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1Melissa DamonCiara PetrosDan McAndrewRaechul BowserAdam HaberJustin StillLauren KennedyThe Propagandistic Efforts of Drug and Alcohol Control PoliciesOur group will be discussing the various drug and alcohol policies and campaigns that exist in America, and the ways in which they use propaganda to get their messages across. Within the paper, we discussed the Office of National Drug Control Policy (ONDCP), The “Above the Influence” campaign, the National Youth Anti-Drug Media Campaign, the “truth” campaign, the Century Council, Mothers Against Drunk Driving (MADD), and finally how the drug campaign has potentially failed many people, even with the messages that it presents. The paper will explain each topic and give information regarding its target audience, propaganda techniques utilized, and the effects that they have had. Dan McAndrewThe White House Office of National Drug Control Policy, or the ONDCP, is a component of the Executive Office of the President and was established by the Anti-Drug Abuse Act of 1988, according to , the ONDCP’s website. The site goes on to state that the ONDCP’s principal purpose is “to establish policies, priorities, and objectives for the nation's drug control program” and that “[t]he goals of the program are to reduce illicit drug use,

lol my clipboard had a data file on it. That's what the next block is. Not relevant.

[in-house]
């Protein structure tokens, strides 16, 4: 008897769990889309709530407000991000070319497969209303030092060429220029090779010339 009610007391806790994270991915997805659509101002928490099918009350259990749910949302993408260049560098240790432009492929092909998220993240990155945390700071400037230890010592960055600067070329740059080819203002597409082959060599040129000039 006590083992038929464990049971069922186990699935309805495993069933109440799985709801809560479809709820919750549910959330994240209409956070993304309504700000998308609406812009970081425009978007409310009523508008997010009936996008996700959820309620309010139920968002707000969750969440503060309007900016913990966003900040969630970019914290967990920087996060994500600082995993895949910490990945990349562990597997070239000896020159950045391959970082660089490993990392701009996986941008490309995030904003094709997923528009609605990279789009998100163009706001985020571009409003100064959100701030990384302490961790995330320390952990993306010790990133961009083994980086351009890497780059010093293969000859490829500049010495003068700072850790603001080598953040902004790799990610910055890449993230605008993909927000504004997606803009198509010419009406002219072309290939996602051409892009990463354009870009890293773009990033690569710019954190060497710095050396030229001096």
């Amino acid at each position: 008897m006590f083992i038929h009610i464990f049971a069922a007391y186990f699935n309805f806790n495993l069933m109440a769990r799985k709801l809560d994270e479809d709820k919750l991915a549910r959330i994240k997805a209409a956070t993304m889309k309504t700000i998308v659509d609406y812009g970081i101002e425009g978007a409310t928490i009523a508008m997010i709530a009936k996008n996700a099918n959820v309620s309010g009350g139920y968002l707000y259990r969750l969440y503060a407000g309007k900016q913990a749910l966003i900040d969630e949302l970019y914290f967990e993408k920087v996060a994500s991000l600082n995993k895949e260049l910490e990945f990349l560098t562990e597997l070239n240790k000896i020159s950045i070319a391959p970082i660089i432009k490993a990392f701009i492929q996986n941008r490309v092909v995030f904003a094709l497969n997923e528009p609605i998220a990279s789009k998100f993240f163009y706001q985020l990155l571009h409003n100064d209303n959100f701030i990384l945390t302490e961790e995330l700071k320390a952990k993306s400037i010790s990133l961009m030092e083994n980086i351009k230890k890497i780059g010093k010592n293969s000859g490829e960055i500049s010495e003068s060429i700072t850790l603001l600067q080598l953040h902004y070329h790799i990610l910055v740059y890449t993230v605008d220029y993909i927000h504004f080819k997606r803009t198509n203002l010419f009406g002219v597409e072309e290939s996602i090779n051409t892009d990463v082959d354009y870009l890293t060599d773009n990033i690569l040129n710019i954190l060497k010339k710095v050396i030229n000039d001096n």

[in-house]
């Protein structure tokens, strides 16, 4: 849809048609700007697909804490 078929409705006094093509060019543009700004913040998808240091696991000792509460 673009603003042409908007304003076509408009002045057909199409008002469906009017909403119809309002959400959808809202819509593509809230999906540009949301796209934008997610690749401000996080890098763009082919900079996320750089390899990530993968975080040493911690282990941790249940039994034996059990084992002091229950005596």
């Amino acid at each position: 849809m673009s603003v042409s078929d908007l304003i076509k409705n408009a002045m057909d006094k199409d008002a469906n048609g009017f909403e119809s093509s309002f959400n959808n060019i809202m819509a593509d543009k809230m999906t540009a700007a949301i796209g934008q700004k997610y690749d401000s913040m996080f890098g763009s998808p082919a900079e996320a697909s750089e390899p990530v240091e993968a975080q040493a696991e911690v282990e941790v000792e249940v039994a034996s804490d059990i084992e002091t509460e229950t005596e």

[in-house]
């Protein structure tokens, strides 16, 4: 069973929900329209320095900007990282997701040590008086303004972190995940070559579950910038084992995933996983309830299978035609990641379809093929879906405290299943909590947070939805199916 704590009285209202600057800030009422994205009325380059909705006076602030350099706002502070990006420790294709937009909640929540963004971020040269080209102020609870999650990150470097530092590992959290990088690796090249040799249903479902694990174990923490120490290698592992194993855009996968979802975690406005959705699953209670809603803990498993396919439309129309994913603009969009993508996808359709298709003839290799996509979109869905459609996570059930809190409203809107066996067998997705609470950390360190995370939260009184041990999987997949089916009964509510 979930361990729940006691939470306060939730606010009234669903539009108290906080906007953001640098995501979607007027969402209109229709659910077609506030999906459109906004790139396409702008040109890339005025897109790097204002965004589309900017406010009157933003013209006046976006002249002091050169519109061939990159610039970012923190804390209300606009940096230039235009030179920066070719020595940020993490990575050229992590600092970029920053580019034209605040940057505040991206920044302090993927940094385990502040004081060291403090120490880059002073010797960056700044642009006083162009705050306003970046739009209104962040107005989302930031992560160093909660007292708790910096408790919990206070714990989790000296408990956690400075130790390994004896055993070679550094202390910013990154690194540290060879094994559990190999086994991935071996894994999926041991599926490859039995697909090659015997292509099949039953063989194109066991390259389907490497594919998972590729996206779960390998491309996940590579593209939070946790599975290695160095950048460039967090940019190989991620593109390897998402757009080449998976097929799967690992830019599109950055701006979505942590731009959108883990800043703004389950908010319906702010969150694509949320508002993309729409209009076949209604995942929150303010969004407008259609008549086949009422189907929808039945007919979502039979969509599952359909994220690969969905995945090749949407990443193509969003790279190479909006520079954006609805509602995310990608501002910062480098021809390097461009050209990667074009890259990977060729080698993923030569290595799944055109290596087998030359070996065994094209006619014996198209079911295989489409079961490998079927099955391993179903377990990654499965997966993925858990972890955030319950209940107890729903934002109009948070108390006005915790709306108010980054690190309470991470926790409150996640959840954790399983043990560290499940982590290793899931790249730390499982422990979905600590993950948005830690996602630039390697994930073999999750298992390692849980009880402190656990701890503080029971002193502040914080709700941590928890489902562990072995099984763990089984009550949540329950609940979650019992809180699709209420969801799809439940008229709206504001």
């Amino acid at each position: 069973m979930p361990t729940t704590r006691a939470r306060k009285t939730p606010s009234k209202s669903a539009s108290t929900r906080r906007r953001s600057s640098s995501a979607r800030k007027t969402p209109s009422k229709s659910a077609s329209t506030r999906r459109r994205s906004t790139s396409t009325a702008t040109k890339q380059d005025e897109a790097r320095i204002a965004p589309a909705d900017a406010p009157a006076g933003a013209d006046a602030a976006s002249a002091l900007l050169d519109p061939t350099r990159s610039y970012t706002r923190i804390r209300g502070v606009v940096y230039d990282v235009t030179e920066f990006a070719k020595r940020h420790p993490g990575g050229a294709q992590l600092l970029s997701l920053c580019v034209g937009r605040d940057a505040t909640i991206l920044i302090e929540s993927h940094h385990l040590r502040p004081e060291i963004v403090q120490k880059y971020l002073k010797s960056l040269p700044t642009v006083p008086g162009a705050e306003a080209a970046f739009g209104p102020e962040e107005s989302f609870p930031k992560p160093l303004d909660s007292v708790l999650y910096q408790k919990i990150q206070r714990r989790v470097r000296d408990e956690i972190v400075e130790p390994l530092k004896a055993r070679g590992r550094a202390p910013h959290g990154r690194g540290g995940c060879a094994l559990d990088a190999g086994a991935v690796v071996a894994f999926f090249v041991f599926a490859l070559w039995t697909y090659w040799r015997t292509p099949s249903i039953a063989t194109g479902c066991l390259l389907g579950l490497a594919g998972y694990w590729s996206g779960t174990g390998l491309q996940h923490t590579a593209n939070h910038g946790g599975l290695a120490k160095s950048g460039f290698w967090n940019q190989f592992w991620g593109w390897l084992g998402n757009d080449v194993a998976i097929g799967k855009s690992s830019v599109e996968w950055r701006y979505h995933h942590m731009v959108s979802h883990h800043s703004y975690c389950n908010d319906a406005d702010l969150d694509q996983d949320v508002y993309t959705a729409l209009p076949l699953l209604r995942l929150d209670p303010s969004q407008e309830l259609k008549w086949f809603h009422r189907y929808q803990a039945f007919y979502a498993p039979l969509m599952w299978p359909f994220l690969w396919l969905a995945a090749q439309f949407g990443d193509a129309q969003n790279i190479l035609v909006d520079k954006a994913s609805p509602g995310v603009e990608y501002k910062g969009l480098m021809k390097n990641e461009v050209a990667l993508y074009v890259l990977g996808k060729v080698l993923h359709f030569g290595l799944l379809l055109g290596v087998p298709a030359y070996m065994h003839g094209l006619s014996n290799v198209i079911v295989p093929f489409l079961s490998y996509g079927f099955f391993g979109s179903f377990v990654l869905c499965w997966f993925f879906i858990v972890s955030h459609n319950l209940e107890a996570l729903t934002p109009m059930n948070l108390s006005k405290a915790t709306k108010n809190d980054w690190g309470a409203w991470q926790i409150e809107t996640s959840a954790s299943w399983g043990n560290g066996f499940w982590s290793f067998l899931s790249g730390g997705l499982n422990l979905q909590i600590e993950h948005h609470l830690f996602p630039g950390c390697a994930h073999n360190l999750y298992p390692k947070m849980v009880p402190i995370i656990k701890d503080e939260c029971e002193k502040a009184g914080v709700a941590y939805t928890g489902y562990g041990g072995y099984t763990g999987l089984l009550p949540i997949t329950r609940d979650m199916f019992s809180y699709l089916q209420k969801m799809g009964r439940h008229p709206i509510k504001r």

2manufacturing and trafficking, drug-related crime and violence, and drug-related health consequences.” This section of the paper will examine how the ONDCP employs propaganda campaigns in order to meet some of these goals and the effectiveness of those campaigns. The National Youth Anti-Drug Media Campaign is one of the biggest anti-drug campaigns within the ONDCP and it is also one of its primary mediums for releasing propaganda. With a current budget of approximately 120 million dollars, the Media Campaign, as it is more commonly known, uses almost every form of media communication to encourage the nation’s youth to stay drug-free (Leinwand ). It is responsible for almost all of the anti-drug messages one sees on TV or hears on the radio. This includes messages from AboveTheInfluence.com, The Anti-Drug, and many others. It also uses the internet to create respective sites for these ad campaigns which allow users to view interactive information and learn even more about the program. The ad campaigns use various methods to appeal to both parents and youth alike. Some commercials involve fictional teenage characters in situations that could possibly relate to situations a normal teen would face and others involve parents talking to their kids about using drugs and the positive impacts that can come from that. Some more recent commercials have strayed away from this method and instead show very simple and poorly animated cartoons that involve characters such as dogs and aliens turning down offers to smoke marijuana. All of these commercials attempt to achieve resonance with their audience whether